2022 men’s Strade Bianche preview: The year’s best dust-up even better with no clear favorites
The absence of Wout van Aert and Mathieu van der Poel will make for a more unpredictable men's race as Strade Bianche sets to deliver one of cycling's best one-day races of the calendar.
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Strade Bianche — cycling’s best new race in a generation — is front and center this weekend to deliver one of the most tantalizing and dynamic days of racing on the men’s international calendar.
What’s not to love? There are the Tuscan hills, arguably cycling’s best finishing stadium in the historic Piazza del Campo in Siena, and more than 60km of its namesake roads.
With the men’s event now in its 16th edition, the 184km course loops up and around some of Italy’s most spectacular backdrops. Vineyards, green hills, ancient farms, and dusty powdery roads with the peloton’s biggest names racing for victory — it’s all straight out of a Fellini film set.
Let’s dive into a quick primer on what to watch Saturday in the men’s race:
Strade Bianche, a race where the course is the star
Much like Paris-Roubaix and its notorious cobbles, the course at Strade Bianche is just as much the star as the marquee names lining up in Siena on Saturday morning.
What makes Strade Bianche so unique is that about one-third of its course is contested over the loose, dusty “white roads” of Tuscany. That’s a lot of gravel and sets up for a race of attrition in what’s one of the spring’s first major dates.
The big draw is the 11 sectors of gravel, called “sterrati” in Italian if you want to impress your coworkers around the copy machine at the office.
These sectors have changed over the years, but the course has settled into a familiar pattern. Much like the numbered sectors of cobbles at Roubaix, these gravel sectors are featured both up and down the steep hills, adding an advantage for anyone with exceptional bike-handling skills.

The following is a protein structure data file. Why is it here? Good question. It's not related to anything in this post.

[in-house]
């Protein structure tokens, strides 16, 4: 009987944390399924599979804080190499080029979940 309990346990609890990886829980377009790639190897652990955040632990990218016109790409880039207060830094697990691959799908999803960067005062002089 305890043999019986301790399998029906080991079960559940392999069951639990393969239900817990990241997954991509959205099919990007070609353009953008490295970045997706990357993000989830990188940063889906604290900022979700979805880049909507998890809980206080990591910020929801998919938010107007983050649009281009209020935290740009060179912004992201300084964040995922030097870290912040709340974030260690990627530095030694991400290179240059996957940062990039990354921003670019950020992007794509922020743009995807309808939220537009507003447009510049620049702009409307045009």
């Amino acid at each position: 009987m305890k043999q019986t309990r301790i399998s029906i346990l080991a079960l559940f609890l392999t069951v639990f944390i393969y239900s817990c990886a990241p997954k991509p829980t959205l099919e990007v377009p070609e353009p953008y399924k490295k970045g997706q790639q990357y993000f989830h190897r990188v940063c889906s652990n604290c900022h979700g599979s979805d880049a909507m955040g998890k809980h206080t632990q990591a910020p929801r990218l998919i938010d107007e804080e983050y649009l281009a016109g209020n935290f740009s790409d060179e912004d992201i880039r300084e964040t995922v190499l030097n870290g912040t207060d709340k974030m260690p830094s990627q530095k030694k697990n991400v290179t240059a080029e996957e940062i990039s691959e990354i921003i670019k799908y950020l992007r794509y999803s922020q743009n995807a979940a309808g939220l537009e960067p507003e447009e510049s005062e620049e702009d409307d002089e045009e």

Also read: Mathieu van der Poel won Strade Bianche with a mind-blowing watt-attack
The gravel comes fast and heavy, with the first sector just 11km into the race. Things get interesting at sector 2, with 5.8km of the white stuff on a climb at 10 percent.
“La Piana” at sector 4 is one of the race’s classic views before the gemstones at the Montalcino climb (4km at 5 percent) and the back-to-back sectors at 5 and 6, with nearly 20km of gravel grinding, with steep climbs and technical descents.
The gravel sectors grow progressively more challenging as the race unfolds, with sector 7 ending atop a twisting climb leading toward the Asciano sector 8, at 11.5km, as one of the most grueling of the race. The Colle Pinzuto at 15 percent grades at sector 10 leads to the final sector coming off a very technical descent.
Of course, the paved sections of road prove just as decisive, and none more than the final wall into Siena.
With grades up to 16 percent, it’s often in the final kilometer where the race is decided. The final wall leads to a quick series of turns and leads the cycling gladiators right into the heart of the Piazza del Campo.
The race is a tactical race of attrition. Flats, crashes, and splits all add up. With such a demanding route, it’s never going to be a reduced bunch sprint. The drama leads to the crowning moment, sometimes just meters before entering the Piazza del Campo.
Just don’t call it a ‘monument’
Nearly everyone loves Strade Bianche. Dubbed the “northern classic set in southern Europe,” the race quickly emerged as a fan and peloton favorite perhaps faster than any new race in recent history.
And some are quick to call it cycling’s “sixth monument.”
There’s been plenty of debate with opinions as varied as Italy’s parliamentary history, and it comes down to a question of semantics or perceived rules. To be a monument, at least by general consensus, a race has to be old, around 250km, and hold a special prestige in the sport.
Of course, no one’s ever said there cannot be more. Yet Strade Bianche doesn’t come close to the 250km threshold, nor is it that old. It packs plenty of prestige.
Also read: Strade Bianche isn’t a monument, and that is OK
Nearly everyone agrees it’s an absolutely fantastic race, one that is arguably better and more engaging than a few of the aforementioned monuments. In terms of one-day racing, it is right up there on par with Paris-Roubaix and the Tour of Flanders.